This I Believe

David - Marietta, Georgia
Entered on December 13, 2006
Age Group: Under 18
Themes: family
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I’m an atheist aspiring to be a physicist, my sister’s a blend of a hippy and an Orthodox rabbi, and my brother’s a dignified child psychologist. This leaves our father constantly stuck in the middle of our arguments. But we (eventually) manage to stop bickering- for a while. The real problem is that any time we argue, we get so carried away trying to feel correct that we completely ignore the issues.

And when no one mentions a legitimate concern, any real resolution is impossible. We think we know our desires, and we defend those misconceptions ardently. Had I thought of this before trying to end another one of our quarrels, I might not have tried to manipulate my siblings like warring factions.

Even if they were.

No sibling rivalry is complete without trying to rope in and bias a parent, so my brother complained about our sister to our dad. Like any apparently neutral party, Dad couldn’t remain disinterested for long. In his efforts to stay detached from the unfolding drama, he was forced to be against all sides, making himself as much the enemy as anyone.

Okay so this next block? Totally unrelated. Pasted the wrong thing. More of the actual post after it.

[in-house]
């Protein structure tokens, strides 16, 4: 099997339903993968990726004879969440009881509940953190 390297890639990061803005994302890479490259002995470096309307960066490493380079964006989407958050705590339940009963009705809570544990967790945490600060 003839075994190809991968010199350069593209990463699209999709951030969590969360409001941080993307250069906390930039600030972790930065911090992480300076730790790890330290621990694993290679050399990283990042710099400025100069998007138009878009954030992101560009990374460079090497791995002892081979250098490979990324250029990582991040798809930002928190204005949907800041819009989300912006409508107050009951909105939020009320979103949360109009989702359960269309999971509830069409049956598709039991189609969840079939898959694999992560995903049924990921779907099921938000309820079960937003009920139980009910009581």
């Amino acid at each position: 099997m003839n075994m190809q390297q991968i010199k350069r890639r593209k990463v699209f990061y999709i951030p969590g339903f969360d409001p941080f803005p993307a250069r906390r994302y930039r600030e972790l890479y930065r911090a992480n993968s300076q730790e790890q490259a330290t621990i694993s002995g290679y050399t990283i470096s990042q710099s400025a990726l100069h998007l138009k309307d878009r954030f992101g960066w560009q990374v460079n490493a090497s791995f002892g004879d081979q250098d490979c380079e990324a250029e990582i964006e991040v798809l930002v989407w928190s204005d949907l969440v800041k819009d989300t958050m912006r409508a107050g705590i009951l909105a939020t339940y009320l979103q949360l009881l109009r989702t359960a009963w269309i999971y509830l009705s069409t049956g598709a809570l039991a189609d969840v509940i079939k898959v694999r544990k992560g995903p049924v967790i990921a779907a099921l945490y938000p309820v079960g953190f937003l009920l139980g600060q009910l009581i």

When trying to settle a dispute, an additional opinion will rarely help. As each new viewpoint enters the fray, so does another agenda, which only adds to the underlying tensions. Recognizing that the debated issue may resolve most successfully without interference takes true tact. But since I only wanted to maintain the family peace, I thought my sister would listen to me anyway. After hearing a few of my well-placed lies and biased statements, she rolled her eyes, slumped her shoulders, and looked away, defeated.

By mentally condoning my means with visions of the end, I became so narrow-minded that I treated my goal like a brainteaser. I saw the problem, found its patterns, developed and successfully used a strategy, and failed miserably to accomplish anything. I started out trying to avoid conflict but ended up negotiating my way into a meaningless, fleeting ceasefire.

True diplomacy is more than just the art of letting someone else have your way. True diplomacy takes the foresight to know what needs to be accomplished and the ability to ignore all distractions along the way.